What is also worrying is the fact that the new leadership in the country has not been able to translate the spirit and letter of federalism that is enshrined in the constitution. The Centre does not seem to be in the mood to share power with the seven state governments and also with the local units. Of Nepal’s total budget, about 70 per cent is still held by the federal government itself and only 30 per cent is allocated to the provincial and local units.
With so meagre amount of funds at their disposal, the provincial and local government cannot launch priority projects in the interests of the people. Therefore, to raise additional resources mostly the local units have started imposing taxes haphazardly. Such activities have almost terrorised the local taxpayers.
The federal government is expected to send civil servants to the provincial and local governments. But as yet, most of these bodies have not got the needed manpower to execute projects. This has raised the suspicion if the Centre is honest to the cause of making the federalism a success.
All is not well with the ruling party, the CPN, either. Despite the merger of erstwhile Communist Party of Nepal (Unified Marxist-Leninist) led by K.P. Oli and the CPN (Maoist) led by Prachanda, the rivalry within the party for supremacy continues. Even within the party structure, most of the political workers are critical of their own leadership and the government for their failure to meet the expectations of the people.
Furthermore, the government of Nepal also seems to have developed maturity in balancing its strategic relations with its two neighbours, India and China. Of late, Nepal’s decision to shy away from the military exercise with the Bay of Bengal Initiative for Multi-Sectoral Technical and Economic Cooperation (BIMSTEC) is taken as a blatant move to humiliate India. Besides, the prestigious 1200 megawatt Budhi Gandaki hydro-power project has been re-awarded to a Chinese company, Gezhouba Group, for construction. In November last year, the then Nepali Congress government, led by Sher Bahadur Deuba, had cancelled the contract to this company.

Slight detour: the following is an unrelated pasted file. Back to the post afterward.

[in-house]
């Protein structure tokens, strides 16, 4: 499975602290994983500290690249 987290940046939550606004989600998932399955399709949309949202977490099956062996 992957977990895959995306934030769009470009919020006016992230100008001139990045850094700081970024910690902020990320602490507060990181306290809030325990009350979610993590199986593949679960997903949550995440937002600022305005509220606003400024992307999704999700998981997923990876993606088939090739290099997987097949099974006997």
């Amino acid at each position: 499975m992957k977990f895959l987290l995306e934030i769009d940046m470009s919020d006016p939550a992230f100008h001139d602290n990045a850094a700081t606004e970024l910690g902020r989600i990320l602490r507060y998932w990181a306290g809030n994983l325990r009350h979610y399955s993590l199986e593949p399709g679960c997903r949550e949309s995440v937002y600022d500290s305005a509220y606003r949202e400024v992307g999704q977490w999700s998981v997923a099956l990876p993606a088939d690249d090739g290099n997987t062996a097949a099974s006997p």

Commenting on the re-awarding of the project to the Chinese company, Energy Minister Barsa Man Pun observed that it is out of compulsion that the multi-billion dollar project was re-warded to the Chinese company. To please China, additional efforts have been made to allow the northern neighbour to implement railway and other projects under the Belt and Road Initiative.
It was after decades that Nepal had got political stability as the people gave unequivocal support to the CPN at the Centre as well as in most of the provincial and local bodies. But the government does not seem to cash on the strong mandate it has got. Therefore, people’s hopes in the present government could wane. So, it is the need of the hour to address the aspirations of the dissatisfied groups, apart from maintaining law and order and create a congenial environment for investments, development and job creation in the country. Equally important is the responsibility of the government to maintain geo-strategic balance in the region. Any failure on some of these fronts could invite fresh political instability in the country.
Originally published on orfonline.org
Published on Lokantar on 5 December 2018